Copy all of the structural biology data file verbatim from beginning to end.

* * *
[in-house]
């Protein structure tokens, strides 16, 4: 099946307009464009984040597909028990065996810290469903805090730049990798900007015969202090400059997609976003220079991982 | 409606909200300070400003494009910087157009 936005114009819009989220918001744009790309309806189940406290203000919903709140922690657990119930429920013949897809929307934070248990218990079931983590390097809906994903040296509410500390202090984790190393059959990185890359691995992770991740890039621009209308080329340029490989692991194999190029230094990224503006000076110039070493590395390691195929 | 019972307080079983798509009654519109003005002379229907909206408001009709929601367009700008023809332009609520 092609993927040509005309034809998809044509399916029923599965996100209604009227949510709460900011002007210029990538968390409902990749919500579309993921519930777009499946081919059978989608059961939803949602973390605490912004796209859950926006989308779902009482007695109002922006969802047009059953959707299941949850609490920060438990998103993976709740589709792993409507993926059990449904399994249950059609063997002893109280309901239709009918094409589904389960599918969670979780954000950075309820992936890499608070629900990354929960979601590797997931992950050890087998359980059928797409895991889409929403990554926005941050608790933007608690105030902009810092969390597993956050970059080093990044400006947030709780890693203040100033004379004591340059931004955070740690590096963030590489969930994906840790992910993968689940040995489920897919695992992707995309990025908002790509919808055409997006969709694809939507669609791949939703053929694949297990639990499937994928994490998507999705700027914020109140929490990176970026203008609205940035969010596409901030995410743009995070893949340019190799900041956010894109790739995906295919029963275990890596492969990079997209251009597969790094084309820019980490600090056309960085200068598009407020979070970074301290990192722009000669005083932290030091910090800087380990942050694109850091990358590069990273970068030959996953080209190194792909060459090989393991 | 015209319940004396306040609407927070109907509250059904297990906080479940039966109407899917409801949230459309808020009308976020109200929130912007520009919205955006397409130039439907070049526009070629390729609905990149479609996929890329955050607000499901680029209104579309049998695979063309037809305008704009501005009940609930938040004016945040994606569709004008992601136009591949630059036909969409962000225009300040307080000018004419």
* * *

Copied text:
[in-house]
């Protein structure tokens, strides 16, 4: 099946307009464009984040597909028990065996810290469903805090730049990798900007015969202090400059997609976003220079991982 | 409606909200300070400003494009910087157009 936005114009819009989220918001744009790309309806189940406290203000919903709140922690657990119930429920013949897809929307934070248990218990079931983590390097809906994903040296509410500390202090984790190393059959990185890359691995992770991740890039621009209308080329340029490989692991194999190029230094990224503006000076110039070493590395390691195929 | 019972307080079983798509009654519109003005002379229907909206408001009709929601367009700008023809332009609520 092609993927040509005309034809998809044509399916029923599965996100209604009227949510709460900011002007210029990538968390409902990749919500579309993921519930777009499946081919059978989608059961939803949602973390605490912004796209859950926006989308779902009482007695109002922006969802047009059953959707299941949850609490920060438990998103993976709740589709792993409507993926059990449904399994249950059609063997002893109280309901239709009918094409589904389960599918969670979780954000950075309820992936890499608070629900990354929960979601590797997931992950050890087998359980059928797409895991889409929403990554926005941050608790933007608690105030902009810092969390597993956050970059080093990044400006947030709780890693203040100033004379004591340059931004955070740690590096963030590489969930994906840790992910993968689940040995489920897919695992992707995309990025908002790509919808055409997006969709694809939507669609791949939703053929694949297990639990499937994928994490998507999705700027914020109140929490990176970026203008609205940035969010596409901030995410743009995070893949340019190799900041956010894109790739995906295919029963275990890596492969990079997209251009597969790094084309820019980490600090056309960085200068598009407020979070970074301290990192722009000669005083932290030091910090800087380990942050694109850091990358590069990273970068030959996953080209190194792909060459090989393991 | 015209319940004396306040609407927070109907509250059904297990906080479940039966109407899917409801949230459309808020009308976020109200929130912007520009919205955006397409130039439907070049526009070629390729609905990149479609996929890329955050607000499901680029209104579309049998695979063309037809305008704009501005009940609930938040004016945040994606569709004008992601136009591949630059036909969409962000225009300040307080000018004419």